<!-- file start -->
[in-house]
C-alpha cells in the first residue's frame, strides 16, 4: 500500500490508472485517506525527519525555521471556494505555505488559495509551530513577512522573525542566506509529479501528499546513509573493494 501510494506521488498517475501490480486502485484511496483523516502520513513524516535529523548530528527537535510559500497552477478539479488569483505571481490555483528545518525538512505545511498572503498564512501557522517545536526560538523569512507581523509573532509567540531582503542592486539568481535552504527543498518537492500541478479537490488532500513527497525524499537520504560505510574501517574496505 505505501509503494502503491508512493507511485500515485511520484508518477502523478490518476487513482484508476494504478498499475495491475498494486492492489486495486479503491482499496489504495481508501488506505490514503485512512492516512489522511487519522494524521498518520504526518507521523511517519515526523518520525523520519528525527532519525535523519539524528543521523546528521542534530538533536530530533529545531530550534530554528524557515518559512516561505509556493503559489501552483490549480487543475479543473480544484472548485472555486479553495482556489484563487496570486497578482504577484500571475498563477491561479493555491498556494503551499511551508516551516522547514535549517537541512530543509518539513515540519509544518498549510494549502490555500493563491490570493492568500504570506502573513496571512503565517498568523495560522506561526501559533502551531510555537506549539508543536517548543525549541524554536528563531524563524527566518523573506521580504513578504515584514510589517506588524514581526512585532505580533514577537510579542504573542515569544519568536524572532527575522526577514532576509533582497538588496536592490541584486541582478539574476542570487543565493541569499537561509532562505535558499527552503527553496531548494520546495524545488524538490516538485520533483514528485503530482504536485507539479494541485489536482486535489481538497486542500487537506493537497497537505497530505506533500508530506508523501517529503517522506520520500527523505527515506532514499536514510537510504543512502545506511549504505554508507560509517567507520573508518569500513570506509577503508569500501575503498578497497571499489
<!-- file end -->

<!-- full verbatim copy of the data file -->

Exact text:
[in-house]
C-alpha cells in the first residue's frame, strides 16, 4: 500500500490508472485517506525527519525555521471556494505555505488559495509551530513577512522573525542566506509529479501528499546513509573493494 501510494506521488498517475501490480486502485484511496483523516502520513513524516535529523548530528527537535510559500497552477478539479488569483505571481490555483528545518525538512505545511498572503498564512501557522517545536526560538523569512507581523509573532509567540531582503542592486539568481535552504527543498518537492500541478479537490488532500513527497525524499537520504560505510574501517574496505 505505501509503494502503491508512493507511485500515485511520484508518477502523478490518476487513482484508476494504478498499475495491475498494486492492489486495486479503491482499496489504495481508501488506505490514503485512512492516512489522511487519522494524521498518520504526518507521523511517519515526523518520525523520519528525527532519525535523519539524528543521523546528521542534530538533536530530533529545531530550534530554528524557515518559512516561505509556493503559489501552483490549480487543475479543473480544484472548485472555486479553495482556489484563487496570486497578482504577484500571475498563477491561479493555491498556494503551499511551508516551516522547514535549517537541512530543509518539513515540519509544518498549510494549502490555500493563491490570493492568500504570506502573513496571512503565517498568523495560522506561526501559533502551531510555537506549539508543536517548543525549541524554536528563531524563524527566518523573506521580504513578504515584514510589517506588524514581526512585532505580533514577537510579542504573542515569544519568536524572532527575522526577514532576509533582497538588496536592490541584486541582478539574476542570487543565493541569499537561509532562505535558499527552503527553496531548494520546495524545488524538490516538485520533483514528485503530482504536485507539479494541485489536482486535489481538497486542500487537506493537497497537505497530505506533500508530506508523501517529503517522506520520500527523505527515506532514499536514510537510504543512502545506511549504505554508507560509517567507520573508518569500513570506509577503508569500501575503498578497497571499489